Review of Assumptions

Cloud-based and Web-based Software

As previously reported, there has been significant discussion judging the merits of hosted ERP versus SaaS. In this comparison, we assume that the same software can be run as SaaS or deployed on-premise. This means that we are not considering the scenario where legacy client-server software is being hosted on the web along with VPN software, hosted desktops, etc.

We assumed that the software was web-based so client upgrades are not required.

Relationship between SaaS and License Pricing

The cost of the SaaS annual fee compared to the cost of the software license is critical to the analysis. For this analysis we used the following rule-of-thumb:

SaaS annual price = (2/3) x (Cost of license + One year maintenance)

This approximation accurately represents actual market data provided by SaaS providers and on-premise license providers. In both cases, the cost per user (when applicable) is reduced as more users are added at approximately the same rate. Also in both cases, the addition of modules increases the cost.

Other Assumptions

  • Calculations did not include NPV calculations.
  • Hardware and software costs for an on-premise deployment are similar for small and mid-sized customers. This equals approximately $15,000 for the deployments shown. This does not include off-site backup storage.
  • Maintenance fees are 20% per year of the license costs. In the hosting scenario, maintenance covers only the application, in the on-premise scenario the maintenance costs cover the application, OS, and database software.
  • Configuration, training, and data migration fees are equal across all three deployment models. We used a 1:1 ratio of license cost to consulting fees for this analysis.
  • Customization fees are not included, but would be equal across all models.
  • Application support is not included, but would be equal across all models.
  • For an on-premise deployment, power and replacement server parts were assumed to cost $1,000/year.

When is SaaS Better?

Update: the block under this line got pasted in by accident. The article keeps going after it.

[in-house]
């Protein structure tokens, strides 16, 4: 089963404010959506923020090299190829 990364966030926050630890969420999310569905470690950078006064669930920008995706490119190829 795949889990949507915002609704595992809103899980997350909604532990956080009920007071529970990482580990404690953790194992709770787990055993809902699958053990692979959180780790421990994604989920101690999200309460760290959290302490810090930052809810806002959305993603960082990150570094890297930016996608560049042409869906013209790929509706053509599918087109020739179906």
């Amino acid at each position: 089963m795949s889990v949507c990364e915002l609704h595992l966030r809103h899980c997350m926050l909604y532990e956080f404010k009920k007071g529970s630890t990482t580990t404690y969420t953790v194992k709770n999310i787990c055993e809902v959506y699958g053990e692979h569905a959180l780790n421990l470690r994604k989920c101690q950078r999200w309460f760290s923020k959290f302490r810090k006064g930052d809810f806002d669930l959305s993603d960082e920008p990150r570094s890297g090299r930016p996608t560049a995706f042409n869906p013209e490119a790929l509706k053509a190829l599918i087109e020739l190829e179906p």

Businesses benefit from SaaS when they do not have IT resources to dedicate to installing and managing applications. Even in the hosted scenario, some level of IT expertise is required to install application upgrades. We assumed upgrades occur two times per year and require approximately 5 hours to install. As a result of this assumption, we budgeted $1,000/year for application upgrades in the hosting scenario. In all cases we assumed that the application was web-based so no client software upgrades were required.

Break Even for Mid-Sized Businesses

By lowering the SaaS cost by changing the SaaS rule of thumb (discussed earlier), we computed a break even point over a seven year deployment. Holding other assumptions steady, the break-even occurred when the cost of the SaaS annual fee is approximately 1/3 of the cost of the license plus one year of annual maintenance. So, if your only concern is out-of-pocket expenses, the option to purchase a $50,000 license + hosting + maintenance is roughly equivalent to a $20,000/year SaaS license.

Adding Cost of Capital

** section added May 2 **
After publishing this article, I received several requests to include the cost of capital in my calculations. Adding a cost of capital has the following impact on the different models:

  • SaaS expenses are deferred, so the model becomes more attractive as the cost of capital goes up.
  • Hosted the license cost is paid upfront, but some costs are deferred, so the benefits are less than with SaaS
  • On-Premise the on premise model contains the most upfront expenses as well as significant ongoing IT expenses that paid over time. As the cost of capital increases, the upfront costs are not impacted, but the impact of the ongoing IT costs is reduced so that the overall benefit is higher than hosted but less than SaaS.

Cost of Capital Impact on ERP Analysis

With ERP software there is a significant amount of upfront analysis, consulting, configuration, testing, and training, so the impact of the cost of capital is less than it would be for simple software applications. The graphs below show the impact of making adding a 3% and a 15% cost of capital to the analysis. This was done by discounting the future payments to reflect the time value of money.

The analysis doesn t change dramatically for the 3% case, but when the cost of capital is assumed to be 15% and higher, the SaaS solution will always be less expensive than an on-premise solution. At 15%, the breakeven between SaaS and hosted shifts by a few months in favor of SaaS.
** end of May 2 section **


This article addressed costs, but costs are only one part of the deployment equation. Your deployment model should be based on your level of IT expertise, your comfort level with outsourcing, the strength of your Internet connection and tolerance for downtime, and the timing of expenses.